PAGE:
Pheochromocytomas are usually over 3cm at presentation and should be invariably identified by CT. When small, the tumors are round and have homogeneous soft-tissue attenuation values (figure 12). Because pheochromocytomas are hypervascular neoplasms, they have a propensity to undergo hemorrhagic necrosis even when benign, accounting for the central low attenuation seen in large neoplasms. Central necrosis may be so extensive as to simulate a cyst. Calcification is uncommon; when present, it may have an eggshell pattern. After intravenous administration of iodinated contrast medium, pheochromocytomas exhibit heterogeneous enhancement, a pattern indistinguishable from a malignant adrenal neoplasm. Correlation with biochemical function is required to establish the correct diagnosis.



Because pheochromocytomas are large, they can be detected even with unenhanced CT. Some concern has been raised about the use of intravenous contrast in patients with pheochromocytoma. Plasma catecholamine levels can be raised by intravenous injection of iodinated contrast medium, but symptomatic blood pressure elevations do not usually result. Only if a patient has had hypertensive episodes and no adequate pharmacologic adrenergic blockade is it necessary to avoid contrast. Contrast is especially useful for detection of extra-adrenal lesions. Although paragangliomas can usually be identified on CT (figure 11), they have a nonspecific appearance. The CT features of malignant paragangliomas in particular overlap with those of other retroperitoneal malignancies. Radionuclide metaiodobenzylguanidine (MIBG) scintigraphy can be useful to document whether a retroperitoneal mass is in fact a paraganglioma.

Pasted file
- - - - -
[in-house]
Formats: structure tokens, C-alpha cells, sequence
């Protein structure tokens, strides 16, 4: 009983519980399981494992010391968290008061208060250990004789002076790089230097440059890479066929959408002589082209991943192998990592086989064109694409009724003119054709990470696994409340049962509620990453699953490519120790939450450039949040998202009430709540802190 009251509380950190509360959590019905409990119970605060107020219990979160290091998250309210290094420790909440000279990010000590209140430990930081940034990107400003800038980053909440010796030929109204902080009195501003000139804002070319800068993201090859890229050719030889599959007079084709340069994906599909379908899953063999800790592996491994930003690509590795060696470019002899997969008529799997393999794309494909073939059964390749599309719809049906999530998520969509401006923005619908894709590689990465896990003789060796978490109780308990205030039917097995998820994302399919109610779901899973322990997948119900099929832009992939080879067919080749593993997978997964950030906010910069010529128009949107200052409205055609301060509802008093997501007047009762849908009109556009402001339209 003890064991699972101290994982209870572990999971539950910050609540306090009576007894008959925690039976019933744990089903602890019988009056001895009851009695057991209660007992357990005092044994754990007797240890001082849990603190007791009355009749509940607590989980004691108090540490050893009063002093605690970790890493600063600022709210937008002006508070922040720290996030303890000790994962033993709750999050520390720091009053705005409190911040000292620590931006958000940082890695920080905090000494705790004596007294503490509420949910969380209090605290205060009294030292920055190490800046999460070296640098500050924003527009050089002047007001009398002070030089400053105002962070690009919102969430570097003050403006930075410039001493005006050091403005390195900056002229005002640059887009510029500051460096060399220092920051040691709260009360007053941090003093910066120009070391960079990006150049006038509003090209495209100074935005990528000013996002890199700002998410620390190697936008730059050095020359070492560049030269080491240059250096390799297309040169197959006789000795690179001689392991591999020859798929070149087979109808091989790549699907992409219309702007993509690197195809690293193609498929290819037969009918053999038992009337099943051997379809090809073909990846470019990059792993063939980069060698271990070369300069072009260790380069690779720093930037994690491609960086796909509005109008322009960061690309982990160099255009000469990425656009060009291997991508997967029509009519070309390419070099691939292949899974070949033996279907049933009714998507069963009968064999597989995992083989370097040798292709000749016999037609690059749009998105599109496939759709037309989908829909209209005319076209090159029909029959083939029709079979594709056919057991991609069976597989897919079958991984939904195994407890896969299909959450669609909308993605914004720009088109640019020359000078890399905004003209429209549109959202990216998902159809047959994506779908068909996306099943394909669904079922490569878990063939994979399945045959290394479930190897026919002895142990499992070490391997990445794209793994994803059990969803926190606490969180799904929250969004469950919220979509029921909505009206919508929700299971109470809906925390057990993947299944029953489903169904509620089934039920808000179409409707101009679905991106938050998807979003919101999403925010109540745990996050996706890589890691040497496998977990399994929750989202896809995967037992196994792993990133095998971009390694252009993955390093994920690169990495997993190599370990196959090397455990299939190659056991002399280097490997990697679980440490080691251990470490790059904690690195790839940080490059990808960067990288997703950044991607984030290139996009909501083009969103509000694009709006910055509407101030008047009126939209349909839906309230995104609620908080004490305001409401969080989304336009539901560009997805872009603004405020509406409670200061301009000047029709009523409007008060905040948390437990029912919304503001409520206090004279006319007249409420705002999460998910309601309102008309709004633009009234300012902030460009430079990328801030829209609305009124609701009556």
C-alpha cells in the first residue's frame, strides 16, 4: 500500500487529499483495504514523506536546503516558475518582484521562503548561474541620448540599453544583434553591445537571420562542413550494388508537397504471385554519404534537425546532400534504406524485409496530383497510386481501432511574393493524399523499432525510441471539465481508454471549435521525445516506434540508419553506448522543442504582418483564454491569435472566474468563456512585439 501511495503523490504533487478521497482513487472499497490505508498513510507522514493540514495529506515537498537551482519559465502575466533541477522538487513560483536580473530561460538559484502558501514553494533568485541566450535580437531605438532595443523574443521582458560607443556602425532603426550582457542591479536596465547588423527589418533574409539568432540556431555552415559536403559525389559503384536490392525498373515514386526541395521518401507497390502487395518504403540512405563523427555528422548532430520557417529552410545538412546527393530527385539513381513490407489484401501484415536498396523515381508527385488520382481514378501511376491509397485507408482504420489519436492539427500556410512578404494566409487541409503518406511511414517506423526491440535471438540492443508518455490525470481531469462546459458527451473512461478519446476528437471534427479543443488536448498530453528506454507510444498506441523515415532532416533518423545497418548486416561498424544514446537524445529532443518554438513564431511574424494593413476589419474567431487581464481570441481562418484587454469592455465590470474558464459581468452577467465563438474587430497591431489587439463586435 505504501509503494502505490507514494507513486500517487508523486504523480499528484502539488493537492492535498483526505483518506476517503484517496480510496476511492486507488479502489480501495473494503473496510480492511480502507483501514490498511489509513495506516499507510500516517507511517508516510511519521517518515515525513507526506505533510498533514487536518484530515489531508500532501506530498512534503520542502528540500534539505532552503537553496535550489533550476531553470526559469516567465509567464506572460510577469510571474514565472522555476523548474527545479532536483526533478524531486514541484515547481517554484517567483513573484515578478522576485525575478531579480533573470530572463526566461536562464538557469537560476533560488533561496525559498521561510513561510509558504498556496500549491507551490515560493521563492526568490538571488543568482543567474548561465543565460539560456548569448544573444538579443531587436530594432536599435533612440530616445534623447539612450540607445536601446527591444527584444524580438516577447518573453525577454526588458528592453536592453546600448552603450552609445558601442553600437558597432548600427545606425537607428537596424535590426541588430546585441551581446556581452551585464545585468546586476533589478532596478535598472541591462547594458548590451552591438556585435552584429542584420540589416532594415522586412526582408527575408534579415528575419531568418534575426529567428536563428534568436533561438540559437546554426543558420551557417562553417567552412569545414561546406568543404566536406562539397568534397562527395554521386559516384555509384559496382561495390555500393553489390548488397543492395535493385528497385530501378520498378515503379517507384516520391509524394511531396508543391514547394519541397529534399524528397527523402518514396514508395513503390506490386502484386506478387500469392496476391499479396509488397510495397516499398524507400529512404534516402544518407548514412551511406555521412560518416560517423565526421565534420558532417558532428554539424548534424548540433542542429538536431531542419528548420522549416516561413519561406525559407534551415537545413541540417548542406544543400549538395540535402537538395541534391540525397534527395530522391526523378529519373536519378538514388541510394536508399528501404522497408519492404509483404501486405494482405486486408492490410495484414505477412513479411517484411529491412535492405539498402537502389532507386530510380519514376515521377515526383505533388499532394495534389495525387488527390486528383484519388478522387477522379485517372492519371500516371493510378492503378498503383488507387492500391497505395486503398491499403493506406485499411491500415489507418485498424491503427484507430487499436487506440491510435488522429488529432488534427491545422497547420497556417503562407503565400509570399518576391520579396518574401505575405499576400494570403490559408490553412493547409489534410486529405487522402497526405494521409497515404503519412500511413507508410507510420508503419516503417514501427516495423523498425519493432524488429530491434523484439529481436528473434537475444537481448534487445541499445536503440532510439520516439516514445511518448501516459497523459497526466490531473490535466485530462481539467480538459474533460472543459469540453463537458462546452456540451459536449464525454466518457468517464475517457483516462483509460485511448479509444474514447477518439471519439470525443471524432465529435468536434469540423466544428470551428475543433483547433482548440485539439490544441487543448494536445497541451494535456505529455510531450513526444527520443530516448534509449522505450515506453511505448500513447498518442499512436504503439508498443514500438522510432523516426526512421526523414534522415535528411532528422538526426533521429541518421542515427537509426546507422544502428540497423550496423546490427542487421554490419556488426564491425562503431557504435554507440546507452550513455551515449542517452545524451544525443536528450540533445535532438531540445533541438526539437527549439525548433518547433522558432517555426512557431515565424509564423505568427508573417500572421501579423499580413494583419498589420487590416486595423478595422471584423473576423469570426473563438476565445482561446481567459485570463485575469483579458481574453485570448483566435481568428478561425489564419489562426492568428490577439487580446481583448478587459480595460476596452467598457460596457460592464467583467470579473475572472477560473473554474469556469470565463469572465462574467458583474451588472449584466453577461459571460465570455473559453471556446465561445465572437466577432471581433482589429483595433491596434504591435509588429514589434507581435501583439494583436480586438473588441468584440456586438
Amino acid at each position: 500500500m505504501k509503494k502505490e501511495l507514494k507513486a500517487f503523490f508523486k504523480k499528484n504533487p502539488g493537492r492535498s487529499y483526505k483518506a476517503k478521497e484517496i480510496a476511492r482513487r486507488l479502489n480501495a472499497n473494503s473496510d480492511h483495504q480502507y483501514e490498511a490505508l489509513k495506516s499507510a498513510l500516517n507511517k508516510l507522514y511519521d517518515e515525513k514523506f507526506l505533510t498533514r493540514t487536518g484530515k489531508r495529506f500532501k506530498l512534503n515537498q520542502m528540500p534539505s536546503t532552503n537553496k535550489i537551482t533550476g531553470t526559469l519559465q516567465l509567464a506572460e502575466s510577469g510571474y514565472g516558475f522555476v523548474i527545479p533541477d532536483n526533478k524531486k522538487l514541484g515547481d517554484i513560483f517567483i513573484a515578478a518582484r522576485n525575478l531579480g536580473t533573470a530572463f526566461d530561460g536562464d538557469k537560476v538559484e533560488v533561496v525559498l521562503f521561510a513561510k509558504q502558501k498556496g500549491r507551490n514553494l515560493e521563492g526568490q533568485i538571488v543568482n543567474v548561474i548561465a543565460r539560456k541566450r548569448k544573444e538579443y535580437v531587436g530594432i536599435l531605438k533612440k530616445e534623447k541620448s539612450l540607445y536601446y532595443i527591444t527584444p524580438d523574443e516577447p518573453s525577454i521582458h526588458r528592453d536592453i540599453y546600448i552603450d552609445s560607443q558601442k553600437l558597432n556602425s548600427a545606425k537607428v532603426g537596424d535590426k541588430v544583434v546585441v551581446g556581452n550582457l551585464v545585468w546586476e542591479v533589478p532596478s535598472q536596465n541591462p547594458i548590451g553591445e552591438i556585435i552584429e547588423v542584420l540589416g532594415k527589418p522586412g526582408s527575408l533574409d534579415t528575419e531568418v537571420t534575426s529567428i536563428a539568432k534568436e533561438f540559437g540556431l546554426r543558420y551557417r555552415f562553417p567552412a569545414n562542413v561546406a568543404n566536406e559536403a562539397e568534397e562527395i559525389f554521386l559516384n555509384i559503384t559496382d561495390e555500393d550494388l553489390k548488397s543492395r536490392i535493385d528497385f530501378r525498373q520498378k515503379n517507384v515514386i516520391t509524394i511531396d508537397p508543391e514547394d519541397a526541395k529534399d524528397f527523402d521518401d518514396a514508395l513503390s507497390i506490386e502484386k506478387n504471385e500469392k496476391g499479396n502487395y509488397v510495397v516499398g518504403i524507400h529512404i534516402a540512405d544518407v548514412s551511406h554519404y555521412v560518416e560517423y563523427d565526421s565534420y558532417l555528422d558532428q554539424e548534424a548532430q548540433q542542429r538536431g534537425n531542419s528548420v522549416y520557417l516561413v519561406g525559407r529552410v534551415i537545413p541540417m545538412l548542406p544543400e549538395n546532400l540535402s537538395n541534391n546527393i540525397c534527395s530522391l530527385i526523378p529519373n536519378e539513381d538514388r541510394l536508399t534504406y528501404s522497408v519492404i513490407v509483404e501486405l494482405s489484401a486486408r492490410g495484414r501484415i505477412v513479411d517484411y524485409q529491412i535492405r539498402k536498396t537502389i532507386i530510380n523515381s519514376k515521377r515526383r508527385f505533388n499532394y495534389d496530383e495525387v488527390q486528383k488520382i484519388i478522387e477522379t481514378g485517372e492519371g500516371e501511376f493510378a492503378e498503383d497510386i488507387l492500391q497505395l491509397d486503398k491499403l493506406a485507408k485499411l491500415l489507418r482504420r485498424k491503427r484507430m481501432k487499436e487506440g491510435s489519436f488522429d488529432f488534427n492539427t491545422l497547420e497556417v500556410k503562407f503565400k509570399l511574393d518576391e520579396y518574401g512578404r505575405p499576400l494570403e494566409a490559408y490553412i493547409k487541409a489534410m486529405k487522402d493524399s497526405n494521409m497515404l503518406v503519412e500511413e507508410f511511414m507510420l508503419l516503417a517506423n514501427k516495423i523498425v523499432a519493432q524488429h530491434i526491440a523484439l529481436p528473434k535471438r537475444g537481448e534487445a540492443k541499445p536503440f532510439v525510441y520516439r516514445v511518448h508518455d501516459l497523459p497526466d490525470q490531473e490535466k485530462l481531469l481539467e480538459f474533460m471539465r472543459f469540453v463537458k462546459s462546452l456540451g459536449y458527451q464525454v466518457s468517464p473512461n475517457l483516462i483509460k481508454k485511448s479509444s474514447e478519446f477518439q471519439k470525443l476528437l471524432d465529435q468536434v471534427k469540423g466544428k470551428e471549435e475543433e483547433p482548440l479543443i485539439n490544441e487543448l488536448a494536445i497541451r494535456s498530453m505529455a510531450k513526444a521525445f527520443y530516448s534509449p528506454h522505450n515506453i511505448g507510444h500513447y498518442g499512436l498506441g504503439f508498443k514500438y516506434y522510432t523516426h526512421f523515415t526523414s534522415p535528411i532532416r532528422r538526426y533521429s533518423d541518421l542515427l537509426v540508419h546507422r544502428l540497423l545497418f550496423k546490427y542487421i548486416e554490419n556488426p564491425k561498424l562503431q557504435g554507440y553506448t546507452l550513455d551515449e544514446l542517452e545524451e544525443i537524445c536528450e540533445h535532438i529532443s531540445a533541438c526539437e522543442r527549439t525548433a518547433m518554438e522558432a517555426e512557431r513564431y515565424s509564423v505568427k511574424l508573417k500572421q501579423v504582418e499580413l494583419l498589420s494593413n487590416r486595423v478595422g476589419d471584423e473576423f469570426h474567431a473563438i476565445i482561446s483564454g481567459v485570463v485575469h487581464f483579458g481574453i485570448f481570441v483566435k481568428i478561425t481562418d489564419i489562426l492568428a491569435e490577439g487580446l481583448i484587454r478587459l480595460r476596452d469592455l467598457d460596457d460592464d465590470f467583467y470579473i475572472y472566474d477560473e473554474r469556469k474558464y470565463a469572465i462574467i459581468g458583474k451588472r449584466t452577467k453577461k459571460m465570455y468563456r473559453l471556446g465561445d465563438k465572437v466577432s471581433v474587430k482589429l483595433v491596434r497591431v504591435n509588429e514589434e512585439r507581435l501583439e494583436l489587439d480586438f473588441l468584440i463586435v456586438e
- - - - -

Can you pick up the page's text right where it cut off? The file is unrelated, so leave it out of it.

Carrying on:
Pheochromocytomas have a rather characteristic appearance on MRI (2,3). They are readily detected (with a sensitivity of 100% in one report), because they are several centimeters in diameter. When small, they are usually homogeneous and isointense to muscle, hypointense to liver on T1-weighted images, and have a distinctive marked signal hyperintensity relative to fat on T2-weighted images (3) (figures 12 and 13). As they grow and develop central necrosis, there may be central areas that are hyperintense on both T1- and T2-weighted images.



Persistent enhancement after intravenous gadolinium is typical (18). Because no lipid is found in pheochromocytoma, there is no decrease in signal on opposed phase images. Paragangliomas have similar distinctive imaging characteristics; as a result, MRI is superior to CT for diagnosis of paragangliomas, and nearly as sensitive as MIBG. Because most such tumors lie in the adrenal or retroperitoneum, coronal MRI can quickly and effectively show the area of abnormality.

Biopsy of a mass suspected to be a pheochromocytoma is not recommended, especially if adequate hypertensive control has not been achieved, as several episodes of severe hemorrhage and even death have resulted following percutaneous biopsy. MIBG has both high sensitivity and high specificity, and it can detect a paraganglioma in any part of the body. However, it is an expensive test that requires up to 72 hours to complete and is not widely available. Furthermore, it does not provide sufficient anatomic detail for surgical planning. It is most useful in evaluating patients with a strong clinical suspicion and in whom CT or MRI is normal or equivocal, or for follow-up of malignant lesions.

The follow up for these patients should be very judicious and information on clinical presentations and surgical data should be included and taken into account during analysis of exam results, be they from a CT or from an MR. The presence of hypertension in this group of patients is not always indicative of persistence or recurrence of the disease. Other causes of hypertension should be evaluated, such as renal changes due to chronic disease.